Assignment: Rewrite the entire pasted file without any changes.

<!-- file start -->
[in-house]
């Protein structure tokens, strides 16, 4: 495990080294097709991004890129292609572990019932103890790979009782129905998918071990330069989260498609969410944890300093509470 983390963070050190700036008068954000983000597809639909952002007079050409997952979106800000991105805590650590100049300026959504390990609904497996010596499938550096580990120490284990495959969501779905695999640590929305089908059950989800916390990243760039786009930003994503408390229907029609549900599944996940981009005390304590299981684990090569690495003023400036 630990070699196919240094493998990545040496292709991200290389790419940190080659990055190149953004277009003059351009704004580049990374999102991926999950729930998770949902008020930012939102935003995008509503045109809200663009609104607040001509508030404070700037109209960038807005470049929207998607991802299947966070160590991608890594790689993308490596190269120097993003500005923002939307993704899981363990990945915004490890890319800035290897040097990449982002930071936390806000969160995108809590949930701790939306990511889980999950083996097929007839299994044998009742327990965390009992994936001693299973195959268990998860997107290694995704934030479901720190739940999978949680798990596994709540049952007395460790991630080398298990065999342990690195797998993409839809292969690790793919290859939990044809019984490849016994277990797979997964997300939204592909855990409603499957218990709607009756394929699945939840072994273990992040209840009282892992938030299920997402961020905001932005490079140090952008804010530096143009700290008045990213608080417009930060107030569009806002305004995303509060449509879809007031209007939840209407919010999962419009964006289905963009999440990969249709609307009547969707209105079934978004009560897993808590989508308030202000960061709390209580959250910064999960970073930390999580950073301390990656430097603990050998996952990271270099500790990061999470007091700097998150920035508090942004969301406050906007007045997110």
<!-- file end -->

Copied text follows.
[in-house]
């Protein structure tokens, strides 16, 4: 495990080294097709991004890129292609572990019932103890790979009782129905998918071990330069989260498609969410944890300093509470 983390963070050190700036008068954000983000597809639909952002007079050409997952979106800000991105805590650590100049300026959504390990609904497996010596499938550096580990120490284990495959969501779905695999640590929305089908059950989800916390990243760039786009930003994503408390229907029609549900599944996940981009005390304590299981684990090569690495003023400036 630990070699196919240094493998990545040496292709991200290389790419940190080659990055190149953004277009003059351009704004580049990374999102991926999950729930998770949902008020930012939102935003995008509503045109809200663009609104607040001509508030404070700037109209960038807005470049929207998607991802299947966070160590991608890594790689993308490596190269120097993003500005923002939307993704899981363990990945915004490890890319800035290897040097990449982002930071936390806000969160995108809590949930701790939306990511889980999950083996097929007839299994044998009742327990965390009992994936001693299973195959268990998860997107290694995704934030479901720190739940999978949680798990596994709540049952007395460790991630080398298990065999342990690195797998993409839809292969690790793919290859939990044809019984490849016994277990797979997964997300939204592909855990409603499957218990709607009756394929699945939840072994273990992040209840009282892992938030299920997402961020905001932005490079140090952008804010530096143009700290008045990213608080417009930060107030569009806002305004995303509060449509879809007031209007939840209407919010999962419009964006289905963009999440990969249709609307009547969707209105079934978004009560897993808590989508308030202000960061709390209580959250910064999960970073930390999580950073301390990656430097603990050998996952990271270099500790990061999470007091700097998150920035508090942004969301406050906007007045997110």